By Thomas Guengerich
SOCORRO, N.M., June 26, 2008 – Chemical engineering professor Corey Leclerc sees algae as a much superior alternative to corn as a basis for biofuel – and he’s researching methods to make the process more cost efficient.
“Making oil from algae is simple, but time consuming,” Leclerc said. “The trick is making the entire process cost-effective.”
Like any industrial process, the production of biodiesel from algae leaves a byproduct. In the case of converting plants to oil and the oil to diesel fuel, the byproduct is glycerol.
A viscous and gelatinous liquid, glycerol has numerous commercial and industrial applications. However, if algae were to become a major source of fuel, the amount of glycerol produced would be far more than any known industry would ever use.
“I’m working on finding a catalyst and reactor that would convert glycerol to hydrogen and carbon monoxide and do it quickly and at a low temperature,” he said. “We have industrial uses for glycerol. But if you make too much of it, what happens to the market?”
Leclerc and his chemical engineering students are investigating methods and techniques for breaking down glycerol into more basic elements – like hydrogen and carbon-monoxide, or Syngas, which are important industrial chemicals and have many applications. Elemental chemicals like hydrogen and carbon-monoxide are more marketable than glycerol and could lead to additional revenue streams for algae-oil manufacturers, he said.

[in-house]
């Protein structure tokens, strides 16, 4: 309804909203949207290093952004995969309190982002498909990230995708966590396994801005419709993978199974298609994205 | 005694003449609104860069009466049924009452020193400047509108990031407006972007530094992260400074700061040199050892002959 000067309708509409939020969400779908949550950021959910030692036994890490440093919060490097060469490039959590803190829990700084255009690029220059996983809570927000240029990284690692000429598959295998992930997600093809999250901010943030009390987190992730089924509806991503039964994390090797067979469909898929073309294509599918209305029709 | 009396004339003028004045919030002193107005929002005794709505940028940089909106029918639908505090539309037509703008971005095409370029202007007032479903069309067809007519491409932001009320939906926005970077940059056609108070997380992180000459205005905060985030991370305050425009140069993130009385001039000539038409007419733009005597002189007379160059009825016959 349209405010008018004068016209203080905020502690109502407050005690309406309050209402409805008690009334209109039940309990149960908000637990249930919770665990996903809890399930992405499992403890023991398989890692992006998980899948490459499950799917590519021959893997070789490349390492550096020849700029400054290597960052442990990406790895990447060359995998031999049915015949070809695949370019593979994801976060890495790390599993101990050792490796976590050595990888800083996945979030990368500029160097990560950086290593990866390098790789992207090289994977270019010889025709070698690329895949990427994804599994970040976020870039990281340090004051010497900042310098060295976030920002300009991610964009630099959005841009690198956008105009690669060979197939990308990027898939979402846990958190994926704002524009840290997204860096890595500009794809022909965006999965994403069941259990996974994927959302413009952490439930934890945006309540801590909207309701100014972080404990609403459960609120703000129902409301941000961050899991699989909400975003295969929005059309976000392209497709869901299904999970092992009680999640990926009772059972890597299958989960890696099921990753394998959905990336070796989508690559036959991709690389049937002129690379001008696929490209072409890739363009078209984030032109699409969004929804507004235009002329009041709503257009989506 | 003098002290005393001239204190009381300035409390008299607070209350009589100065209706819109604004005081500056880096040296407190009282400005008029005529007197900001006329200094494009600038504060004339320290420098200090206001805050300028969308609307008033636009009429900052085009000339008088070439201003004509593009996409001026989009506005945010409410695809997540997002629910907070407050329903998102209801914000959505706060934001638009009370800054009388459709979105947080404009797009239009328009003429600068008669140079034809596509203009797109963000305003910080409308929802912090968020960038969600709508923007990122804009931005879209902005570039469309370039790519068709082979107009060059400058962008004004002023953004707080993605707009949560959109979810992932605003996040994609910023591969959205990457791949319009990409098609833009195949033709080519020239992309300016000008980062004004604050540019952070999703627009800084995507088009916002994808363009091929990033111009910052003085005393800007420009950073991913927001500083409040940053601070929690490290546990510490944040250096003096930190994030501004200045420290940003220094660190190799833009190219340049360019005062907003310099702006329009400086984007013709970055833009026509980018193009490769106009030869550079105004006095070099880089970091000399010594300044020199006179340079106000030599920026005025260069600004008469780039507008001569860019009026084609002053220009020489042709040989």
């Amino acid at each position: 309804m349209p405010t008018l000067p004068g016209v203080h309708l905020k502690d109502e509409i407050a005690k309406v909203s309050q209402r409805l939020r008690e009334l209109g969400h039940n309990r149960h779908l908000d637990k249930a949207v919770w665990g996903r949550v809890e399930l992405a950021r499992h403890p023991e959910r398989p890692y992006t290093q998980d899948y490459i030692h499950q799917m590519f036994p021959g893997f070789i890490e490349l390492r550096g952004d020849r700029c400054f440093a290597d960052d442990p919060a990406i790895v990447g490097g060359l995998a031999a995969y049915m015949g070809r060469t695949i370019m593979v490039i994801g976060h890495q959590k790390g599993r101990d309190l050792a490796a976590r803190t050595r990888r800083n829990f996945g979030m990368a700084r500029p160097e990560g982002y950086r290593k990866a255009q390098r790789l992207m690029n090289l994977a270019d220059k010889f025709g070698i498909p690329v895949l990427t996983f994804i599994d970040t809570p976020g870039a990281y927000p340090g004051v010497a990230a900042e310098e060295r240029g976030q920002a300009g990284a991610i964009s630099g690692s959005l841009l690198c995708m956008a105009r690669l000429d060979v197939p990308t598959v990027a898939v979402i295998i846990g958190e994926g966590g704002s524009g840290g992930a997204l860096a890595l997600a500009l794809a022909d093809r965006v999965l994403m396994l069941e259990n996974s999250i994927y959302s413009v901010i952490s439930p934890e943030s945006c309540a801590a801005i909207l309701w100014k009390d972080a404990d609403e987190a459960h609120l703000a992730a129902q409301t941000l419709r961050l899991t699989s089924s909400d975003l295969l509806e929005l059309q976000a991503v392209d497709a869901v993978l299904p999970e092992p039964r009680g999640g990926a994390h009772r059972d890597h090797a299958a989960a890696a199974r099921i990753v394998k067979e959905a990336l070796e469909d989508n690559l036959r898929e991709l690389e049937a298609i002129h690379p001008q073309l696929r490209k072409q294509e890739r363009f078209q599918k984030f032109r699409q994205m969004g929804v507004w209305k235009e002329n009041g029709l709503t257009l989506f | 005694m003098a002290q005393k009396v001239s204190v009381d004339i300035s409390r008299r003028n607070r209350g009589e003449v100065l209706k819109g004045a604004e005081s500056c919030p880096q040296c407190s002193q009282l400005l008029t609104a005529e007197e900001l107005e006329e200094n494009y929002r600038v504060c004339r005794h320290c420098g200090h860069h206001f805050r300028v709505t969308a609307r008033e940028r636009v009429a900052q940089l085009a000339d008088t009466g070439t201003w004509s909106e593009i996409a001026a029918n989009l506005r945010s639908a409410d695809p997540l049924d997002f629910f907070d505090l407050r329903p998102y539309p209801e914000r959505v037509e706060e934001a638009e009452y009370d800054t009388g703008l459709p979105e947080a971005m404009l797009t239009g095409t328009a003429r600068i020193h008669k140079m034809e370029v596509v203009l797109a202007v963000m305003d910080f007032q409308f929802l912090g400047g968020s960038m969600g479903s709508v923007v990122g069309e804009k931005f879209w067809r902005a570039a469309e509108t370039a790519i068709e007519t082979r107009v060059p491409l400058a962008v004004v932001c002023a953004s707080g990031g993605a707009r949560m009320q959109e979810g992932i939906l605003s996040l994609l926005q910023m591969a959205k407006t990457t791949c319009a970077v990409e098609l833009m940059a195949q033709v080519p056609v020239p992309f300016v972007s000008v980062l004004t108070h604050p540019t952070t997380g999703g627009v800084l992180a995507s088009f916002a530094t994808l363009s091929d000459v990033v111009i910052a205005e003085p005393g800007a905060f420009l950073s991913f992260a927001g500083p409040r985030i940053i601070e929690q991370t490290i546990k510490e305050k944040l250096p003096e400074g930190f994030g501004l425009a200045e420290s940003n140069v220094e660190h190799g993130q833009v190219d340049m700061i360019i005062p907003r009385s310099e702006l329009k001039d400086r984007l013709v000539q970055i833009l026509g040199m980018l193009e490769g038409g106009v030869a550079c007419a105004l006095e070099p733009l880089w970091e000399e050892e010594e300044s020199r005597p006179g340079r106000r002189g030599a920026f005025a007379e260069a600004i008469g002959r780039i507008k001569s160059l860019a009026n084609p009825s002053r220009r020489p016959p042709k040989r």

He recently hired a post-doctoral researcher who will focus on finding a chemical engineering solution. Leclerc secured a National Science Foundation grant to fund the research for the next two years.
LeClerc is among a growing group of researchers focusing on algae as a logical source of oil and fuel. The skyrocketing price of crude oil was one of many steps in a long, complicated supply-and-demand domino effect. One main side effect over the past two years is the drastic increase in the cost of corn. Many American farmers are growing corn – not for consumption, but for ethanol.
Not only is the price of corn jumping, but many other crops – like hops and barley – are in short supply or much more expensive, or both.
“We can make biodiesel from edible oils. The question is ‘Do you want to get it from foods that feed people?’” LeClerc said. “That’s a real big motivation for algae biodiesel research.”
Companies in California, Texas and Florida are leading the effort to produce and market fuel from algae. PetroSun of Rio Hondo, Texas, began producing fuel in April 2008. The company says it can produce 4.4 million gallons of oil every year from its 1,100 acres of algae ponds – roughly 4,000 gallons per acre. In contrast, one acre of corn produces about 330 gallons of ethanol, according to industry reports.
Algae is considered one of the most promising options for future biofuel production for a variety of reasons. Algae yields significantly more energy per acre than its closest biofuel competitors. Algae does not require fresh water or arable land. Experts say that if all of the fuel in the United States were replaced with algae biofuels, an area no larger than the state of Maryland would be required to produce it – making algae a much more efficient user of land than corn or soy ethanol, for example.
LeClerc said algae has the highest potential to diminish American reliance on fossil fuels and return agricultural production to food instead of fuel.